Facebook to pay $550 million in one of largest privacy settlements in U.S. history

January 30, 2020, 12:15 AM UTC

Facebook will pay $550 million to resolve claims it collected user biometric data without consent in one of the largest consumer privacy settlements in U.S. history, according to a statement Wednesday by lawyers for consumers.

The accord, which requires a judge’s approval, will avert a trial that may have exposed the social networking company to billions of dollars in damages. Facebook fought unsuccessfully to persuade the U.S. Supreme Court to derail the class action case. The users alleged that the company’s photo-scanning technology violated an Illinois law by gathering and storing biometric data without their permission.

Facebook didn’t immediately respond to a request for comment. The settlement was disclosed to investors on a quarterly earnings call.

While Facebook has weathered controversy over privacy almost since its inception, the company has come under particularly harsh scrutiny in recent years, both in the U.S. and in Europe. Facebook reached a historic $5 billion deal in July with the U.S. Federal Trade Commission to settle an investigation into its privacy practices stemming from the Cambridge Analytica scandal that came to light in early 2018. The company is also facing probes by New York, California, Massachusetts and others over its third-party data practices.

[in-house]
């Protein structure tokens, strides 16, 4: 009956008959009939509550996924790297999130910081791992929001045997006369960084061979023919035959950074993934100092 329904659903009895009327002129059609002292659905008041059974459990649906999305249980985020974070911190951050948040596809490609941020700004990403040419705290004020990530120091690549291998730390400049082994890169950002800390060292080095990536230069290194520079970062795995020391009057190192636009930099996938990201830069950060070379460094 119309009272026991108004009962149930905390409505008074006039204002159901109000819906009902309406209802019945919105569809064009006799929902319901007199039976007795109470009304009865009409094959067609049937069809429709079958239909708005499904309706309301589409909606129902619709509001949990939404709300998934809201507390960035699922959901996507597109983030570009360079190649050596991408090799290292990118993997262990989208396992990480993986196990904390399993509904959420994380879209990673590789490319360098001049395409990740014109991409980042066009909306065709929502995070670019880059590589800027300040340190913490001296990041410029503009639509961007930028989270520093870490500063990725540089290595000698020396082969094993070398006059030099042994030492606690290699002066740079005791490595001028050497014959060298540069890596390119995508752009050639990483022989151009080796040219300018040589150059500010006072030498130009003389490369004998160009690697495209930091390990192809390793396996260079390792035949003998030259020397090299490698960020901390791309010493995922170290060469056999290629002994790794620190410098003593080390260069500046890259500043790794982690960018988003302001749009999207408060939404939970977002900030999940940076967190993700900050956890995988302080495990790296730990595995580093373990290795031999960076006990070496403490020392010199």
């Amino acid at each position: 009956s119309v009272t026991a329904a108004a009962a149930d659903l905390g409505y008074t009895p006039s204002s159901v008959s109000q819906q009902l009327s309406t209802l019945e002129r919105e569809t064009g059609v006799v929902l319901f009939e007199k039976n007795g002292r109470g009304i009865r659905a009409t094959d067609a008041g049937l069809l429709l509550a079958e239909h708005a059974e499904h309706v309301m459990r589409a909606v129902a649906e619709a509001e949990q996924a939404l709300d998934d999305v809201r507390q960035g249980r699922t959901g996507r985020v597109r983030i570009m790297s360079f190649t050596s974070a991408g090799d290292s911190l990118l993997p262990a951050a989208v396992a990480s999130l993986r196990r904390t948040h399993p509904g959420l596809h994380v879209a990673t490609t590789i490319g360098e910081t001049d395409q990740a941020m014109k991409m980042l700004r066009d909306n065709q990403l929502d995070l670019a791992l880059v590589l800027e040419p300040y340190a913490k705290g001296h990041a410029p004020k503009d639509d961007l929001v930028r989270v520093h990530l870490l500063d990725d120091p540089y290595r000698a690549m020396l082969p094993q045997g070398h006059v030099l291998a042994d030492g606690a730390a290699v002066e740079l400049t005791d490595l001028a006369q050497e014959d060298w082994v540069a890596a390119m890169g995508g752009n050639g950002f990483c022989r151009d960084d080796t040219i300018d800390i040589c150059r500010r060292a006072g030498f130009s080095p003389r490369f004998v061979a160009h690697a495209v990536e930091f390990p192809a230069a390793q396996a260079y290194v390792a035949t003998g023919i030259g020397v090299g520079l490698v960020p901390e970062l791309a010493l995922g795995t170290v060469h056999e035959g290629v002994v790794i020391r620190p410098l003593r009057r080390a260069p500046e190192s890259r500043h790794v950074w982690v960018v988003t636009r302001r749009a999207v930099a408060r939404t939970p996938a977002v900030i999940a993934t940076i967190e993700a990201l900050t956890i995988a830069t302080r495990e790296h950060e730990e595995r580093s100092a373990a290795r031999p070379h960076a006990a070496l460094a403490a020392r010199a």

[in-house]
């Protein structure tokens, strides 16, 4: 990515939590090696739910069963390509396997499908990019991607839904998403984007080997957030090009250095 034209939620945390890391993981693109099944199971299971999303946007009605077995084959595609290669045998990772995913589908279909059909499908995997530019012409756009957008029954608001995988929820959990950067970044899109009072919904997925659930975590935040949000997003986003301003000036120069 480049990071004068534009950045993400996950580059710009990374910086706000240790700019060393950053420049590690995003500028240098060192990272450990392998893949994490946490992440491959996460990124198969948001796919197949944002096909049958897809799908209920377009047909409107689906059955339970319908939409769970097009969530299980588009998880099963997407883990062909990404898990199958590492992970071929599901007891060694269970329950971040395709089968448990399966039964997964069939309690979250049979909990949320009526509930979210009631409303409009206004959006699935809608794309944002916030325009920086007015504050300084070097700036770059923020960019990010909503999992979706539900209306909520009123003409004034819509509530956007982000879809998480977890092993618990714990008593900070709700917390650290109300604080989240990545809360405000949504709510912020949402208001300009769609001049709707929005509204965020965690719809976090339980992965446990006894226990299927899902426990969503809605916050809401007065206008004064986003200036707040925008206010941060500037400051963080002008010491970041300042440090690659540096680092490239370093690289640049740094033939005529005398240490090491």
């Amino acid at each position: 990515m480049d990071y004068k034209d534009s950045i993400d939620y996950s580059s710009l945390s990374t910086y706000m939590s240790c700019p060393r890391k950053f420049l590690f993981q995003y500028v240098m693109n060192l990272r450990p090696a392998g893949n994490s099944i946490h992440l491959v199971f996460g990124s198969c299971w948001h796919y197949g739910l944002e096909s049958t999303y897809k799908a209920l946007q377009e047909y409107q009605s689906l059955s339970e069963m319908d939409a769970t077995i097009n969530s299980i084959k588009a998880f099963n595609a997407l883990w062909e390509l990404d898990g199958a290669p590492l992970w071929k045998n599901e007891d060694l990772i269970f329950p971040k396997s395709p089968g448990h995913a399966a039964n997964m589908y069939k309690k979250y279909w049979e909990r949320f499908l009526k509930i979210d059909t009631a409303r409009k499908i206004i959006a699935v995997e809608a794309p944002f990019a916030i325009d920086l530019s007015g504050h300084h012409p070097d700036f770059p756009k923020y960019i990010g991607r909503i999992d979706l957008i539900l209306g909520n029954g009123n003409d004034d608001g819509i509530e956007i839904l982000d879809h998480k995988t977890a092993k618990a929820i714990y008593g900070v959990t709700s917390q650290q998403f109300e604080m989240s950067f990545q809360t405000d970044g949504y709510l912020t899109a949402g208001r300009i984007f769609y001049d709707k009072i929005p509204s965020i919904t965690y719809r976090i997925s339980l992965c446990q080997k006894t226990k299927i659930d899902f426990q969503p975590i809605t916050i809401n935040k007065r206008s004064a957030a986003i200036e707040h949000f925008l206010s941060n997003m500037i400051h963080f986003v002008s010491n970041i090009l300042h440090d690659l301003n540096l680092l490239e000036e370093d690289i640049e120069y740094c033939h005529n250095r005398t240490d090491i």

Consumer privacy cases in U.S. courts occasionally have succeeded in making internet companies change their policies, but have rarely triggered payouts of more than $10 million. The lawsuit over photo scanning was brought under the Illinois Biometric Information Privacy Act of 2008, the toughest laws of its kind in the U.S.

“Biometrics is one of the two primary battlegrounds, along with geolocation, that will define our privacy rights for the next generation,” Jay Edelson, a Chicago-based lawyer representing consumers who sued, said in the statement.

Facebook has for years encouraged users to tag people in photographs they upload in their personal posts and the social network stores the collected information. The company has used a program it calls DeepFace to match other photos of a person.

Courts have struggled over what qualifies as an injury to pursue a privacy case in lawsuits accusing Facebook, Google and other internet companies of siphoning users’ personal information from emails and monitoring their web browsing habits. Suits over selling the data to advertisers have often failed.

Facebook contended that its collection of biometric data didn’t cause users to suffer any concrete injury such as loss of money or property. But a San Francisco federal judge rejected that argument, saying in 2018 that the alleged violation of the user-consent requirement in the Illinois law goes to “the very privacy rights the Illinois legislature sought to protect.”

Privacy advocates regard biometric data as especially sensitive because — unlike names, addresses, credit cards and even social social security numbers, which can be changed — scans of retinas, fingerprints, hands, face geometry and blood samples are unique identifiers.

U.S. District Judge James Donato allowed the case to proceed as a class action on behalf of millions of Illinois residents who had uploaded photos on the network since 2011. Facebook failed to get a federal appeals court or the Supreme Court to reverse Donato’s ruling.

Taking the case to trial would be risky because, under the Illinois law, the company could be fined $1,000 to $5,000 each time a person’s image is used without consent. If Facebook had lost it might have been forced to pay $6 billion, according to Matthew Schettenhelm, Bloomberg Intelligence litigation and government analyst.

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